Date of Completion
2'-O-methylation, 2'-OMe, RNA modification, RNA editing, epitranscriptomics
Gordon G. Carmichael
Sandra K. Weller
Field of Study
Doctor of Philosophy
In eukaryotes, a number of RNA sites are modified by 2’-O methylation (2’-OMe). Such editing is mostly guided by BoxC/D class small nucleolar RNAs (snoRNAs). These snoRNAs direct methylation via complementary RNA-RNA interactions. 2’-OMe has so far been shown to be present in rRNAs, tRNAs and some small RNAs and has been implicated in ribosome maturation and translational circuitries. A substantial portion of known methylated sites in rRNA lie in close proximity to ribosome functional sites such as regions around the peptidyl transferase center. It is not yet clear whether many mRNAs might possess internal 2’-OMe sites. It is therefore important to characterize 2’-OMe landscapes. We have developed a novel method for the highly accurate and transcriptome-wide detection of 2’-OMe sites. The core principle of this method is to randomly digest RNAs to expose 2’-OMe sites at the 3’-ends of digested RNA fragments. Next, an oxidation step using sodium periodate destroys all fragment-3’-ends except those that are 2’-O methylated. Only these oxidation-resistant fragments are available for linker ligation and subsequent sequencing library preparation. We have applied our new method to the study of ribose methylation in both Trypanosoma brucei and Mus musculus liver, and successfully obtained rRNA 2’-OMe profiles for both organisms. Our sequencing data strongly support experimentally validated known sites, while providing several candidates of novel sites, as well as evidence for differential methylation. In conclusion, our method is able to reliably identify 2’-OMe sites in a high-throughput manner. We are also interested in using the method to investigate potential mRNA internal sites, the targets of “orphan” snoRNAs, which have no currently known targets.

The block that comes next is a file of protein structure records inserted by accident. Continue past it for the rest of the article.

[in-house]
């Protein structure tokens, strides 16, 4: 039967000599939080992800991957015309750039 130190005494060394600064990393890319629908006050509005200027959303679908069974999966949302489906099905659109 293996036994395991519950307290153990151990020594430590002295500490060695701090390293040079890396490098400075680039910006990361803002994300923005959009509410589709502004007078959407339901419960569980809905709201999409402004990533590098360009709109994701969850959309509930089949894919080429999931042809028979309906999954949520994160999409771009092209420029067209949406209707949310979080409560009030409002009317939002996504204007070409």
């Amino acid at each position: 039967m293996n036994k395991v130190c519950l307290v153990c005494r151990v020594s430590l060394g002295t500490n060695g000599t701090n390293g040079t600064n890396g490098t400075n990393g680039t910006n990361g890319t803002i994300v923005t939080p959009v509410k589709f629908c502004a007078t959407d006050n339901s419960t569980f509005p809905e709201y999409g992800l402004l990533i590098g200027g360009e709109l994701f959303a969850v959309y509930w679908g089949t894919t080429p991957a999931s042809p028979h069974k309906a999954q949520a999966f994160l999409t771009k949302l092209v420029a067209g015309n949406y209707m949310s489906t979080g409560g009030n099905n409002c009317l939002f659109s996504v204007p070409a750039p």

Zhu, Yinzhou, "Development and Application of Ribose Oxidation Sequencing (RibOxi-seq)" (2018). Doctoral Dissertations. 1881.